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May 31, 2008

Tanzanian activists oppose jatropha-based biofuel production

Environmental activists in Tanzania’s Coast Region have raised concern over the planned large-scale cultivation of Jatropha for biofuel production, saying it would lead to environmental degradation.

The environmentalists said that the crop would not boost the economy of the residents as the price of the plant would be less than 150/- (US 13 cents) per kilo, saying that was less than what cashew nuts fetched, which is between 400/- and 600/- per kilogram.

Sources say, there were investors seeking 18,000 hectares in the coastal districts for the cultivation of the new cash crop. About 9,000 hectares have already been set aside for a foreign investor for the purpose which would affect 11 villages in the district.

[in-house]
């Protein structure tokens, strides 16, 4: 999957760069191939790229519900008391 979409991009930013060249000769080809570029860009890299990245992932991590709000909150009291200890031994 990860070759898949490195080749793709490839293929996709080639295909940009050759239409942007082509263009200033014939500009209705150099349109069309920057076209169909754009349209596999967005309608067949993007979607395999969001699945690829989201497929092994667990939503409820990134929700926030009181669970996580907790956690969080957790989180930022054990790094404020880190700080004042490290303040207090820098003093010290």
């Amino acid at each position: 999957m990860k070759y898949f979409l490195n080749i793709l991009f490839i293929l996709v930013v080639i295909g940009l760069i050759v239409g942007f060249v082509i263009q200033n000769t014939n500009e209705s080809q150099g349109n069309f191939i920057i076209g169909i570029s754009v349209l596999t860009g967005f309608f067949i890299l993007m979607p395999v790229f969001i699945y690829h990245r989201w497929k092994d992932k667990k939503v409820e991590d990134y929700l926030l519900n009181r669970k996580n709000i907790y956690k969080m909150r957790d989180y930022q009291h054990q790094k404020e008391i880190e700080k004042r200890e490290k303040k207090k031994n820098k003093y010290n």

Former owners of the earmarked land had reportedly been offered compensation amounting to 800m/- by the investor.

Environmentalists claim the project would affect other sustainable development projects including livestock keeping, fisheries, beekeeping, factories, and natural forest conservation. Furthermore, there would be no enough land for farming of both cash and food crops for schools, hospitals and colleges in the district.

”I do not like the Jatropha circus because, as far as I know, it will not produce as much as 20,000 tonnes of diesel from an 18,000 hectare farm, instead it would only destroy the environment. Such investors should not be encouraged in the district”, one of the environmentalists said.

However, an economist said large-scale farming was more profitable than small-scale cultivation as it would produce more crops.

ASNS

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